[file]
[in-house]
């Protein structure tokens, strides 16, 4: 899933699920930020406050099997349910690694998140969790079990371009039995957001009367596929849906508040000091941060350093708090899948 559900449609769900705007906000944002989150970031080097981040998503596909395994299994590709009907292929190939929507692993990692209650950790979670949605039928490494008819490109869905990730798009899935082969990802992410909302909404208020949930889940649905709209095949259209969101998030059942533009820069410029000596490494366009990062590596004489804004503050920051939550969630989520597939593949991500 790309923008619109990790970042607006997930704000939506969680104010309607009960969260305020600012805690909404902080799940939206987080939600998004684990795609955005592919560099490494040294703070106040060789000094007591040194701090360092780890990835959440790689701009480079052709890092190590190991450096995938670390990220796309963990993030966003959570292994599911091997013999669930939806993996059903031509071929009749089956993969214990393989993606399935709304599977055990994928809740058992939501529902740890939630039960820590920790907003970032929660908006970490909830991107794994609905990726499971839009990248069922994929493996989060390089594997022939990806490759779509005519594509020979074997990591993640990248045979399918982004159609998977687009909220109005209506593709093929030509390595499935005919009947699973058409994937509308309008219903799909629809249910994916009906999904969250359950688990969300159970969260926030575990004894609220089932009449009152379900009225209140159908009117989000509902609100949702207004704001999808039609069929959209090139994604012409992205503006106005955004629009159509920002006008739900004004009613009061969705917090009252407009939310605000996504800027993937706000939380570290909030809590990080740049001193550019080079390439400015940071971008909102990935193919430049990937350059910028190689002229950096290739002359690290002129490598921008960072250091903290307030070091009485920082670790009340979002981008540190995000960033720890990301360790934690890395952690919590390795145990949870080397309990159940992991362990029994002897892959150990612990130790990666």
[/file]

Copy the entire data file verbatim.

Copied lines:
[in-house]
């Protein structure tokens, strides 16, 4: 899933699920930020406050099997349910690694998140969790079990371009039995957001009367596929849906508040000091941060350093708090899948 559900449609769900705007906000944002989150970031080097981040998503596909395994299994590709009907292929190939929507692993990692209650950790979670949605039928490494008819490109869905990730798009899935082969990802992410909302909404208020949930889940649905709209095949259209969101998030059942533009820069410029000596490494366009990062590596004489804004503050920051939550969630989520597939593949991500 790309923008619109990790970042607006997930704000939506969680104010309607009960969260305020600012805690909404902080799940939206987080939600998004684990795609955005592919560099490494040294703070106040060789000094007591040194701090360092780890990835959440790689701009480079052709890092190590190991450096995938670390990220796309963990993030966003959570292994599911091997013999669930939806993996059903031509071929009749089956993969214990393989993606399935709304599977055990994928809740058992939501529902740890939630039960820590920790907003970032929660908006970490909830991107794994609905990726499971839009990248069922994929493996989060390089594997022939990806490759779509005519594509020979074997990591993640990248045979399918982004159609998977687009909220109005209506593709093929030509390595499935005919009947699973058409994937509308309008219903799909629809249910994916009906999904969250359950688990969300159970969260926030575990004894609220089932009449009152379900009225209140159908009117989000509902609100949702207004704001999808039609069929959209090139994604012409992205503006106005955004629009159509920002006008739900004004009613009061969705917090009252407009939310605000996504800027993937706000939380570290909030809590990080740049001193550019080079390439400015940071971008909102990935193919430049990937350059910028190689002229950096290739002359690290002129490598921008960072250091903290307030070091009485920082670790009340979002981008540190995000960033720890990301360790934690890395952690919590390795145990949870080397309990159940992991362990029994002897892959150990612990130790990666």